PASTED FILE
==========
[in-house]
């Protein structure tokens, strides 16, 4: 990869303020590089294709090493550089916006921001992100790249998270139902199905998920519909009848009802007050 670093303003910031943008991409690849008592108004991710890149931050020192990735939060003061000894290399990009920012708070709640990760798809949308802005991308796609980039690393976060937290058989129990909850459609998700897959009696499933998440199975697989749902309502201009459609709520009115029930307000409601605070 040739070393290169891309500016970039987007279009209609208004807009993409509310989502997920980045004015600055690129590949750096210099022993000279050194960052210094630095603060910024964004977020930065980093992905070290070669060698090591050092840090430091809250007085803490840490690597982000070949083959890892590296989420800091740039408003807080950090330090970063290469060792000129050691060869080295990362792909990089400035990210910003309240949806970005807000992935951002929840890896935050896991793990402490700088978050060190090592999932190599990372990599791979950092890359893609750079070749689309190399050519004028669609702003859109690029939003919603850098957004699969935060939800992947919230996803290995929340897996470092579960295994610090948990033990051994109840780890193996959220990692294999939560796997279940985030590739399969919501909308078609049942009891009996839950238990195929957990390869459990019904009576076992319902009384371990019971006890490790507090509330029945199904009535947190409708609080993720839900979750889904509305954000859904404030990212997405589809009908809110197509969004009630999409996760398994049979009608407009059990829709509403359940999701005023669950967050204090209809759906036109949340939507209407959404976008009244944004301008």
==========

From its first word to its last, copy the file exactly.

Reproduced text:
[in-house]
């Protein structure tokens, strides 16, 4: 990869303020590089294709090493550089916006921001992100790249998270139902199905998920519909009848009802007050 670093303003910031943008991409690849008592108004991710890149931050020192990735939060003061000894290399990009920012708070709640990760798809949308802005991308796609980039690393976060937290058989129990909850459609998700897959009696499933998440199975697989749902309502201009459609709520009115029930307000409601605070 040739070393290169891309500016970039987007279009209609208004807009993409509310989502997920980045004015600055690129590949750096210099022993000279050194960052210094630095603060910024964004977020930065980093992905070290070669060698090591050092840090430091809250007085803490840490690597982000070949083959890892590296989420800091740039408003807080950090330090970063290469060792000129050691060869080295990362792909990089400035990210910003309240949806970005807000992935951002929840890896935050896991793990402490700088978050060190090592999932190599990372990599791979950092890359893609750079070749689309190399050519004028669609702003859109690029939003919603850098957004699969935060939800992947919230996803290995929340897996470092579960295994610090948990033990051994109840780890193996959220990692294999939560796997279940985030590739399969919501909308078609049942009891009996839950238990195929957990390869459990019904009576076992319902009384371990019971006890490790507090509330029945199904009535947190409708609080993720839900979750889904509305954000859904404030990212997405589809009908809110197509969004009630999409996760398994049979009608407009059990829709509403359940999701005023669950967050204090209809759906036109949340939507209407959404976008009244944004301008």